The apparently immortalised but highly differentiated cell line was named HaCaT to indicate the origin and initial growth conditions. Boukamp, P., R. T. Petrussevska, et al. (1988). "Normal keratinization in a spontaneously immortalized aneuploid human keratinocyte cell line." J. Cell Biol. 106(3): 761-771.
Date: 16 May 2008
Speaker: Deborah Dixon
Following a brief account of geography as a discipline that resists the enlightened sorting of academic inquiry into the substantive domains of either the Natural or Social Sciences, and yet retains a distinctive interest in all matters spatial, this talk addressed how an exploration of just such another 'anomalous' body of thought and practice - that is, Forteanism, and its creatures such the Mothman - can shed light not only on the imaginative spatialities at work in this endeavour, but also the 'spectral' character of Geography itself, wherein the relation between the there and the not-there comes to the fore.
Deborah Dixon is currently in residence at SymbioticA as part of a project on 'Creating the Future-Body: The Visceral Aesthetics of BioArt,' funded by the British Academy. She is a Senior Lecturer in the Institute of Geography and Earth Sciences, Aberystwyth University, and is editor of Gender, Place and Culture. Her teaching, and recent, published work has focused on the production, character and affect of monstrous geographies, as well as the intersection of geography and social theory.
Date: 18 April 2008
Stephen Wight is a historian of underground psychedelic culture and history, living in Berkeley, California. He is working on two loosely-related projects: writing a non-fiction book about a failed attempt to smuggle 3000 kg of hashish from Lebanon to the States in 1970, and contributing to an ongoing effort to document all illicit psychedelic drug laboratories, ever.
Date: 4 April 2008
Speakers: Oron Catts and Ionat Zurr
Date: 20 March 2008
Speaker: Natalia Matewecki
Natalia Matewecki will undertake an analysis of the past 40 years of Argentinian art related to science and technology, from CAYC (Center of Art and Communication,1968) up to the latest Artificial Life and Bioart works.
Natalia is an Art Historian who is currently in residence at SymbioticA. Her project Typologies of BioArt will be looking at the different projects being researched within SymbioticA; the scientific techniques and procedures being utilised by artists and the scientific theories' connection to the art being produced. Natalia is completing her Master of Aesthetic and Theory of Arts. Facultad de Bellas Artes, Universidad Nacional de La Plata and has had a Fellowship in Scientific, Technologic and Artistic Research exploring “Genesis and transgenesis of multimedia art. Intersections between art and science”.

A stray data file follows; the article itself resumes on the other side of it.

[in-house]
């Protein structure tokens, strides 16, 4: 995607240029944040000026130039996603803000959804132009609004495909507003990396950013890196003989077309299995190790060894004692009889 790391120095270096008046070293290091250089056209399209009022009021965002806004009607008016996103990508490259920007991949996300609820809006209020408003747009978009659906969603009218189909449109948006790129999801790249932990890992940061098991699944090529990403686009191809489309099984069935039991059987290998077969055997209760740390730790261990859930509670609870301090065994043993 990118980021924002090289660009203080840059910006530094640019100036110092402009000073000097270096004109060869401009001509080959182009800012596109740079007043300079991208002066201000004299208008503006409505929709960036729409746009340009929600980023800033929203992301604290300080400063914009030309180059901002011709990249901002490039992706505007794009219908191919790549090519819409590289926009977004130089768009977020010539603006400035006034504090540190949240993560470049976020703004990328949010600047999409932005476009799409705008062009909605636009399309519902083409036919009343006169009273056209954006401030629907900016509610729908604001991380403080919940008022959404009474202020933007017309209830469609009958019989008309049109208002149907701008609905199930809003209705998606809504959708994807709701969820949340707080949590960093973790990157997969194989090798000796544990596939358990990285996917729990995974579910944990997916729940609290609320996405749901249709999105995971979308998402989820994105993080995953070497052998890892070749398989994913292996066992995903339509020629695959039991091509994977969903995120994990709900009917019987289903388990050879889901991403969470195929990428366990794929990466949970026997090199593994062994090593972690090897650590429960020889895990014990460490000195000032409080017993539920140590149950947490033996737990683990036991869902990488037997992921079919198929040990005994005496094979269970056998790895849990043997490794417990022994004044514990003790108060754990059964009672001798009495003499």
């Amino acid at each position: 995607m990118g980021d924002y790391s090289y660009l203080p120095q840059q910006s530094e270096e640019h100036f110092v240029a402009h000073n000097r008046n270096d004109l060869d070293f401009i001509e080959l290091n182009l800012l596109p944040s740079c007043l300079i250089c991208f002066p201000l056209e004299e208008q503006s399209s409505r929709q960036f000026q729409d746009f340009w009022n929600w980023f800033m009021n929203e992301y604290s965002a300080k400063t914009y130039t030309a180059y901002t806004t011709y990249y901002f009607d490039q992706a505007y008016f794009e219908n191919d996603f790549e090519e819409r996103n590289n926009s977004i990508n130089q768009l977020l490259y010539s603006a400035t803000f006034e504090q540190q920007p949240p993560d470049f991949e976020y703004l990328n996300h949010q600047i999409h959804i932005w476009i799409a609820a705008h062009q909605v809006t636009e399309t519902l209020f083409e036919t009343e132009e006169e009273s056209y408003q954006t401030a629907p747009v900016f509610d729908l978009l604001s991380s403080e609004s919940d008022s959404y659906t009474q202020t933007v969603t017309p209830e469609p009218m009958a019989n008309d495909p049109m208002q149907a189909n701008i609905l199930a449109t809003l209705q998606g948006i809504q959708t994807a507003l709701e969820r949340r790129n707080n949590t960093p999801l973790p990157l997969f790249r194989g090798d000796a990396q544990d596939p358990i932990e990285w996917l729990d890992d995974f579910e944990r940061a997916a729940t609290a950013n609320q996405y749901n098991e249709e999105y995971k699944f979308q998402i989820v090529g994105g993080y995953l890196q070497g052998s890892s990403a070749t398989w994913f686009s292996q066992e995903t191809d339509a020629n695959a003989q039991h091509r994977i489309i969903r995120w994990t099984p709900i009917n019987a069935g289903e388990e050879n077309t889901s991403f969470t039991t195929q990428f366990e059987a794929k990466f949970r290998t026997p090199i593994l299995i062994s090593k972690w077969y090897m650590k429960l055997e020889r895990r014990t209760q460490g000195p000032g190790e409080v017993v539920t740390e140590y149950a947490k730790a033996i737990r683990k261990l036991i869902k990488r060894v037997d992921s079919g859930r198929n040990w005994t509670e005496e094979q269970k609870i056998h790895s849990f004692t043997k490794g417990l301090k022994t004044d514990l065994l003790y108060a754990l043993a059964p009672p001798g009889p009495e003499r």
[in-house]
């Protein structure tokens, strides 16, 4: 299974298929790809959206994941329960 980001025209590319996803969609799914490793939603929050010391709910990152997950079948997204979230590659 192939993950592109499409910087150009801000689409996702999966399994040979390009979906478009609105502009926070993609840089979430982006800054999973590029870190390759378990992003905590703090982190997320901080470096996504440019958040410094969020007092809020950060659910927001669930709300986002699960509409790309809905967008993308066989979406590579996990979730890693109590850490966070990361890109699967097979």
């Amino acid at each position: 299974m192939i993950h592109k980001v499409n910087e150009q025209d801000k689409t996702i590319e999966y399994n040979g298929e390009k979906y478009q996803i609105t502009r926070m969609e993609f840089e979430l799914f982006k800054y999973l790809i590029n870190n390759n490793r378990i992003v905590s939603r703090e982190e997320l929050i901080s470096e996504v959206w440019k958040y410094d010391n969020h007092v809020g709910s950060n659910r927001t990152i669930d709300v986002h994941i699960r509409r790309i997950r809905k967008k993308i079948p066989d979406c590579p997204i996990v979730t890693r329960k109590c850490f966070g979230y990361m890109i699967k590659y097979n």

Artists surveyed in the talk were:
Date: 29 February 2008
Speaker: Lia McKnight, curator of Skin to Skin
Skin to Skin is the second solo project by independent Curator Lia McKnight.
In 2005 Lia curated the exhibition: bones of the skin – the denaturalisation of the body at Breadbox Gallery which featured Australian contemporary artists including internationally-acclaimed artist Julie Rrap. The body as social metaphor has been a point of interest in her work and artistic practice which encompasses multi-media, installation and site-based work. Lia has undertaken curatorial roles with the Town of Vincent and the Lawrence Wilson Gallery, UWA. She completed a Master of Cultural Heritage Studies at Curtin University of Technology in 2005. Skin to Skin- a dialogue between art and fashion.
Dress is a profoundly human practice imbued with a unique capacity to reflect both individual and collective human experience. Framing an interplay between two streams of creative endeavour, the exhibition Skin to Skin brought together art and fashion in a speculative exploration of dress. The overlapping of these disciplines generates imaginative and tangible spaces in which cloth and body meet to inspire intrigue and fascination.
The Skin to Skin exhibition was on show from the 2 February - 30 March 2008 at the Fremantle Arts Centre.